The aim was to analyze the prevalence of eating problems and specific associations between overweight, obesity, and eating behavior in children with incontinence.
Forty-three consecutively presented children with incontinence, diagnosed to International Children's Continence Society standards, and 44 matched continent controls were examined prospectively.
All children received a physical examination, sonography, and a one-dimensional intelligence test. Child psychopathology was measured with the Child Behavior Checklist (CBCL/4-18). Eating problems were assessed with the German version of the Dutch Eating Behaviour Questionnaire for Children (DEBQ-C) and a 40-item-parental questionnaire referring to atypical eating problems.
Of the 43 children with incontinence, 23.3% had nocturnal enuresis (NE) only, 37.2% had any form of daytime urinary incontinence (DUI) (isolated or combined with NE) and 39.5% had fecal incontinence (FI) (isolated or combined with NE and/or DUI). Incontinent children showed significantly more CBCL externalizing symptoms (35.7% vs. 6.8%) and total problems (46.3% vs. 6.8%) in the clinical range (>90th percentile), as well as significantly lower mean IQ (105.5 vs. 120.6) than continent controls. Of the children with incontinence, 16.9% were affected by obesity (≥95th body mass index [BMI] percentile) compared with none of the continent controls. Especially in children with FI, the rate of obesity was significantly increased (23.5%). In addition, 46.5% of incontinent children, but none of the controls, had constipation. Again, children with FI (82.4%) had the highest rate of constipation (>DUI: 25% > NE only: 20%). "Food refusal" (FR) and "intense fear of gaining weight" (GW), but not other eating problems, were significantly more common among incontinent children (FR mean score 7.3; GW mean score 1.4) than in controls (FR mean score 5.6; GW mean score 0.7). After controlling for BMI percentiles, FR still was significantly higher in incontinent children. Children with FI had the highest score of FR among all subgroups of incontinence (mean score 9.1).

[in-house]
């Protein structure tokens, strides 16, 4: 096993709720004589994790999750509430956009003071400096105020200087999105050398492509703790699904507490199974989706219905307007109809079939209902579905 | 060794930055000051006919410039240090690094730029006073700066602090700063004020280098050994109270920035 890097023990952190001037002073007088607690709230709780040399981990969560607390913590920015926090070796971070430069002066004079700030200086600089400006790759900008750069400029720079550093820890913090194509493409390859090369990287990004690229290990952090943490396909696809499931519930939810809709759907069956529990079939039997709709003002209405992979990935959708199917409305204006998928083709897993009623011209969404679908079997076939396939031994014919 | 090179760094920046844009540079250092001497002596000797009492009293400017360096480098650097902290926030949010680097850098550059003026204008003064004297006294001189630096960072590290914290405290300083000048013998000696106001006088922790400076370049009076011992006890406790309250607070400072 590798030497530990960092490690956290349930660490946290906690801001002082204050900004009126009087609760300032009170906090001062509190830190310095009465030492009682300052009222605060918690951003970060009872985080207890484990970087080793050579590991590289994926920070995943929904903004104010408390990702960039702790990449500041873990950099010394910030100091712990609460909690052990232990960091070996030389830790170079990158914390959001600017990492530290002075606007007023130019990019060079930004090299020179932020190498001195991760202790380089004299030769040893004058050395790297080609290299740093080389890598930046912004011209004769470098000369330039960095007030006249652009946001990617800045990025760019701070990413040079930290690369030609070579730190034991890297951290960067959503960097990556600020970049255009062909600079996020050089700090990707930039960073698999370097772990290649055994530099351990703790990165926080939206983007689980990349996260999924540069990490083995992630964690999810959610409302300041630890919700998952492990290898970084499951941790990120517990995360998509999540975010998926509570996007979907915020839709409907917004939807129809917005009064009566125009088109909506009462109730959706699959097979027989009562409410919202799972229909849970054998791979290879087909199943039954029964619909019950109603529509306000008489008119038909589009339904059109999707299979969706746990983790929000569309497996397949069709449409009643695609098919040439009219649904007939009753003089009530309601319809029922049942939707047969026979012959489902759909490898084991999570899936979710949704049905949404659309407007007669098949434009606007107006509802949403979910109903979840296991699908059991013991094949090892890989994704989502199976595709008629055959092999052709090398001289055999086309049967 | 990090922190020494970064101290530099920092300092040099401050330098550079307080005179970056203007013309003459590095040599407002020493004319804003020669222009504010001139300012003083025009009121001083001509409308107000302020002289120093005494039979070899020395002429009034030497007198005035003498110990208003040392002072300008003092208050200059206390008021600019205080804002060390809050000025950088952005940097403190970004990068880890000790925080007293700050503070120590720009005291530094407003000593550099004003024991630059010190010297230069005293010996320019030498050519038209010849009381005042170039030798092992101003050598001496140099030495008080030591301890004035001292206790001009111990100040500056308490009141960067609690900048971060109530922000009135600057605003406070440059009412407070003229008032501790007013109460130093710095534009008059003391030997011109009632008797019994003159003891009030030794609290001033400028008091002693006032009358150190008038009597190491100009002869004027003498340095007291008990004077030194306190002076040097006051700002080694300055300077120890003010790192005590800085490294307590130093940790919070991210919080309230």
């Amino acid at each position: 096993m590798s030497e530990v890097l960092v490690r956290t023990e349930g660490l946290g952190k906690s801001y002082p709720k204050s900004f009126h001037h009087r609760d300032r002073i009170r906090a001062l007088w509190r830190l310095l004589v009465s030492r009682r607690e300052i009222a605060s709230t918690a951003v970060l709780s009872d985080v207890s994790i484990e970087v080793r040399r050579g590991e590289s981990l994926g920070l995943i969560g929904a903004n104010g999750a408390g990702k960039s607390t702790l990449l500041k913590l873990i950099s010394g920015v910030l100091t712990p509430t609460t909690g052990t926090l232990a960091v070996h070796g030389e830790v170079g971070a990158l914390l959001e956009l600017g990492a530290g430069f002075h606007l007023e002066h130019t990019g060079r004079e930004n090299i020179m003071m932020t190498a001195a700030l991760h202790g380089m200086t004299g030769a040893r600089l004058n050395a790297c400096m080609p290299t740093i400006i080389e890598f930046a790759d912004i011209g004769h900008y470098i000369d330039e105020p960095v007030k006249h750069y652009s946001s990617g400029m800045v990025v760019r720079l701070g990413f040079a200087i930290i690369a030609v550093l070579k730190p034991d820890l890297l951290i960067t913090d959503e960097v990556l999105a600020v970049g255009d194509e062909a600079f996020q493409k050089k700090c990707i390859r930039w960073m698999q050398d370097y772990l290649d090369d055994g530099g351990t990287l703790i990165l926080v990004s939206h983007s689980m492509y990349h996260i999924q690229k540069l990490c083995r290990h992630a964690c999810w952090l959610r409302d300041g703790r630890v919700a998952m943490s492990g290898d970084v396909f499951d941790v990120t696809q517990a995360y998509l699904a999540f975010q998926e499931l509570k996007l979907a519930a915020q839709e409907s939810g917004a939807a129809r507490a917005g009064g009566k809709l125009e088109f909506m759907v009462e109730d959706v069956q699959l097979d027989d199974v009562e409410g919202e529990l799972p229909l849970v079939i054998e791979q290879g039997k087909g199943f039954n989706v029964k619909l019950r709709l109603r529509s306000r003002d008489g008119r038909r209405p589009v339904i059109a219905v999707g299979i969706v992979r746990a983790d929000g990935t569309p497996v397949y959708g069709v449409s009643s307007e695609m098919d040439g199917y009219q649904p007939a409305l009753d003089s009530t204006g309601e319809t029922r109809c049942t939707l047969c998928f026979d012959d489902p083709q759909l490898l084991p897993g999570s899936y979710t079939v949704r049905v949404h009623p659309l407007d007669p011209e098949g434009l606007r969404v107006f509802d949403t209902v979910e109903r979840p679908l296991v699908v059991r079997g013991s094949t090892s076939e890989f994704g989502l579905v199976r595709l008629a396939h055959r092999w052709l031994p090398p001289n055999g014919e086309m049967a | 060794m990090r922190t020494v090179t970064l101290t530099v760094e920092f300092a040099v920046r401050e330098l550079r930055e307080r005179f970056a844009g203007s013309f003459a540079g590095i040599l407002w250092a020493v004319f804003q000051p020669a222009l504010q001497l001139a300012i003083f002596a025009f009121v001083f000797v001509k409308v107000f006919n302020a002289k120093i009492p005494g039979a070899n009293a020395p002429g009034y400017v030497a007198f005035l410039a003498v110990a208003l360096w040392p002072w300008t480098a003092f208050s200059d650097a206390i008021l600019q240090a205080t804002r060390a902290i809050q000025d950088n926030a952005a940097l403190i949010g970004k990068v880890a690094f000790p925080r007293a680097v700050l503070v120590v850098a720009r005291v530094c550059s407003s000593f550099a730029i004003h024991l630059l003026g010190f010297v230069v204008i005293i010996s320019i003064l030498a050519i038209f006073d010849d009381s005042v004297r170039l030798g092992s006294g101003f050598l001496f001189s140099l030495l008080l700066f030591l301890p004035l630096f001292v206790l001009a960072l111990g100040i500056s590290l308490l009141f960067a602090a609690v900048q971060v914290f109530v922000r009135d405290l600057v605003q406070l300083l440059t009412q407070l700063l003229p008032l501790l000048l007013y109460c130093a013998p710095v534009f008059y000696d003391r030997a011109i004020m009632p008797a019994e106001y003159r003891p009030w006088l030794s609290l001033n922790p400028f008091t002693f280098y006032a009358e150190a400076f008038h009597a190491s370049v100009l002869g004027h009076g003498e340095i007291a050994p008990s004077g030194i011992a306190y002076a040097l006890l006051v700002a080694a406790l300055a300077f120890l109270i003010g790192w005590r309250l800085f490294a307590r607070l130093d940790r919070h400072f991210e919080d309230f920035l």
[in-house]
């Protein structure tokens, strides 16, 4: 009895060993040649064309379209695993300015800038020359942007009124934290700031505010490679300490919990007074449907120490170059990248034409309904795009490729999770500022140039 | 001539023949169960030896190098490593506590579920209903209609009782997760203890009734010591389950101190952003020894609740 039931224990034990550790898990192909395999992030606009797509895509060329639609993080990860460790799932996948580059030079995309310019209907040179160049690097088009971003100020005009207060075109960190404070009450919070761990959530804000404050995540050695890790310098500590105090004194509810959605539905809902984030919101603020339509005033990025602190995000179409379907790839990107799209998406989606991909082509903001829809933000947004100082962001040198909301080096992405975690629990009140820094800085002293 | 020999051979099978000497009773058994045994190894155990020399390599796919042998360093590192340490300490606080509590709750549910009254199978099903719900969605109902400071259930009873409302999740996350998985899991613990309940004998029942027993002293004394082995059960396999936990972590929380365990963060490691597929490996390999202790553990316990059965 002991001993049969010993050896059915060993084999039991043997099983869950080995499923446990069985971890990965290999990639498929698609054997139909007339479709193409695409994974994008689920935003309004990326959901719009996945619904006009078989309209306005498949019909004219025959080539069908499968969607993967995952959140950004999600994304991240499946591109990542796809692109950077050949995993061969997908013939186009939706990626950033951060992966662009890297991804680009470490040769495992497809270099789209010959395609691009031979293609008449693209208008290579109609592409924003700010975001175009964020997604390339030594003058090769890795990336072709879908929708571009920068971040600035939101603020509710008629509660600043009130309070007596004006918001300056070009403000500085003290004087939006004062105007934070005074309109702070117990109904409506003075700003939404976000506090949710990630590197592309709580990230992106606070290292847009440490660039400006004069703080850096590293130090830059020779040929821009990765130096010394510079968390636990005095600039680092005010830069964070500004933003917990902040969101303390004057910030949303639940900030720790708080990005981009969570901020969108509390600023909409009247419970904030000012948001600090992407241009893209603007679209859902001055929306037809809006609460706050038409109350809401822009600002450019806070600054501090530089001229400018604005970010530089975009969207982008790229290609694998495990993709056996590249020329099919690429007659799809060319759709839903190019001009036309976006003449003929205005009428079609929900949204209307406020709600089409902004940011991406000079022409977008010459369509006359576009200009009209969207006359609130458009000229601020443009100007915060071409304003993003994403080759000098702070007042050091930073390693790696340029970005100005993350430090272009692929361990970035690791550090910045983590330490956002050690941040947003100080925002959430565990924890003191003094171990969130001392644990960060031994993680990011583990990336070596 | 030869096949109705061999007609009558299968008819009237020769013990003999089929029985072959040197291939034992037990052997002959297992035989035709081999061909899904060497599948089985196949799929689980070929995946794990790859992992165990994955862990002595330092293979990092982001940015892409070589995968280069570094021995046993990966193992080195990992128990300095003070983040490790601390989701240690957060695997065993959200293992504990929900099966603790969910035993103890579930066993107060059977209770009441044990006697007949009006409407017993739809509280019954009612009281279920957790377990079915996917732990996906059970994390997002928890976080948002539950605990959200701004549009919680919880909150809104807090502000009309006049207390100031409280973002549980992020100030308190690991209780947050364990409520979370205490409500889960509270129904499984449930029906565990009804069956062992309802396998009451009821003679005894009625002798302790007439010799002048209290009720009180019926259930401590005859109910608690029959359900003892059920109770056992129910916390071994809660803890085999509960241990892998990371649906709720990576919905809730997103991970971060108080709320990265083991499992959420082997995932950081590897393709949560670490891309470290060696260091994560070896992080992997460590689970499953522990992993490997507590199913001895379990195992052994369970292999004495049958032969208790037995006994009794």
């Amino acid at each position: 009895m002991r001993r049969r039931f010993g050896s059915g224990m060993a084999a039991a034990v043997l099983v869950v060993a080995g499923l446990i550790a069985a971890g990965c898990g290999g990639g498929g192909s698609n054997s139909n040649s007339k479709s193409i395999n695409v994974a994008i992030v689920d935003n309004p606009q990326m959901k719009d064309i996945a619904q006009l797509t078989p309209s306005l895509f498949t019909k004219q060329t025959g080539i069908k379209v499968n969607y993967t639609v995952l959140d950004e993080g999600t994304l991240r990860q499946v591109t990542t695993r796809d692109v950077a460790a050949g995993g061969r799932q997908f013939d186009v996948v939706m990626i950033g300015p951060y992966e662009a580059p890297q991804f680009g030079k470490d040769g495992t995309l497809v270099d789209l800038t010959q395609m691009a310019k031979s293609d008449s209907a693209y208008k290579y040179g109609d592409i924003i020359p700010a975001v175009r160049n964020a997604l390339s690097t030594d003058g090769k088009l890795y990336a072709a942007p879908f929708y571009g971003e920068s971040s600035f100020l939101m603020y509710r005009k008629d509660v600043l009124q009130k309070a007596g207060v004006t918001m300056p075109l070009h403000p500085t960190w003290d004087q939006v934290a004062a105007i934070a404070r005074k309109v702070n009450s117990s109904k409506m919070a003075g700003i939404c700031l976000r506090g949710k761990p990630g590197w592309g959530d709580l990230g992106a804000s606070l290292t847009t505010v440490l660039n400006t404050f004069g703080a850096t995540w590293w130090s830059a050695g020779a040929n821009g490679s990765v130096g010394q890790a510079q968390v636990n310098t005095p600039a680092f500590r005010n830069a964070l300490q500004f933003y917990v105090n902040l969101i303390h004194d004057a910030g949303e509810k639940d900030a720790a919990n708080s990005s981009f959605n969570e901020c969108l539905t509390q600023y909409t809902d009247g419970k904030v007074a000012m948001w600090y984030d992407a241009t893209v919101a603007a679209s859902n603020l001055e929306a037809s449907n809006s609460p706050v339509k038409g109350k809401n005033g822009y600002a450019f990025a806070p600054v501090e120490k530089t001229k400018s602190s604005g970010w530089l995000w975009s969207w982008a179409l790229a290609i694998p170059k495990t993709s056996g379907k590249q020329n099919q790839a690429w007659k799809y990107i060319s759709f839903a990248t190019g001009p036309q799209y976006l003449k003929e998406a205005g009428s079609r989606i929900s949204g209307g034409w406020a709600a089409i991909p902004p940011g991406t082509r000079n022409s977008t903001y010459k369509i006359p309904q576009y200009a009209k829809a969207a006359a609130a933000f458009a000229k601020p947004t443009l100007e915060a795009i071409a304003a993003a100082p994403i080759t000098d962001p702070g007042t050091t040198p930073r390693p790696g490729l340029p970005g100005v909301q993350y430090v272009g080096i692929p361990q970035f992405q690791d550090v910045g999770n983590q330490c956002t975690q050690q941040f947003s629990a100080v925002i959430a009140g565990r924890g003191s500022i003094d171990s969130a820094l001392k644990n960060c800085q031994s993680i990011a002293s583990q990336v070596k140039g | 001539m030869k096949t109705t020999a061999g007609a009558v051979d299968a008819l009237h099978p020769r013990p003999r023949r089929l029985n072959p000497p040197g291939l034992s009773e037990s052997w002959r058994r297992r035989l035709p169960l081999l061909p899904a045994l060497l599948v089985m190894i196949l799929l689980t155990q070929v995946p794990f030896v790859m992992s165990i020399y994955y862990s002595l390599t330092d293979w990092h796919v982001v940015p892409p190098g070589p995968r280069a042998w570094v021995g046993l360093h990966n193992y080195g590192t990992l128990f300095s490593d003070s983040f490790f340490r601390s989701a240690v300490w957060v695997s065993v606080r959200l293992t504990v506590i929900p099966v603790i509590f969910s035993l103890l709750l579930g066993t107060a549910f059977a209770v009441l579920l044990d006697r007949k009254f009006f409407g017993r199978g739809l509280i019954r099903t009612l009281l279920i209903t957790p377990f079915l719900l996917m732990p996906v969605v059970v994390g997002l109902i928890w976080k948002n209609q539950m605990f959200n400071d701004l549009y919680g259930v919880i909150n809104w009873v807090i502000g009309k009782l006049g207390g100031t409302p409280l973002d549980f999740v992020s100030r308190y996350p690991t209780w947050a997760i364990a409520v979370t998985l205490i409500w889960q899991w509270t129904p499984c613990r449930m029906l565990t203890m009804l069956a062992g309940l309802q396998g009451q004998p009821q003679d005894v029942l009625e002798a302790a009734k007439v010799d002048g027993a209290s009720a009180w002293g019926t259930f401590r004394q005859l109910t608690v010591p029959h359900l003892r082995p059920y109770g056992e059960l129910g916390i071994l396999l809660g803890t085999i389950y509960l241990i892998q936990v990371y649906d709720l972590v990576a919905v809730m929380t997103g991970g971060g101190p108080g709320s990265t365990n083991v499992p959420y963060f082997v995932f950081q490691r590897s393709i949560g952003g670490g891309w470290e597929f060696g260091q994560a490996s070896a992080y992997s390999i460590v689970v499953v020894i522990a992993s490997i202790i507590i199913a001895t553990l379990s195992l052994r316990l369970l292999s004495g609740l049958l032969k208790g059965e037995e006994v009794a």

This study shows that overweight, obesity, behavioral and eating problems are especially associated with disorders of the gastrointestinal tract (FI and constipation), and only to a lesser degree with those of the urinary tract (DUI and NE). These problems should be addressed routinely in the clinical care of children with incontinence.
Journal of pediatric urology 2015 Jun 20 [Epub]
Catharina Wagner, Monika Equit, Justine Niemczyk, Alexander von Gontard
Department of Child and Adolescent Psychiatry, Saarland University Hospital, Homburg/Saar, Germany Electronic address: catharina wagner@uks eu , Department of Child and Adolescent Psychiatry, Saarland University Hospital, Homburg/Saar, Germany , Department of Child and Adolescent Psychiatry, Saarland University Hospital, Homburg/Saar, Germany , Department of Child and Adolescent Psychiatry, Saarland University Hospital, Homburg/Saar, Germany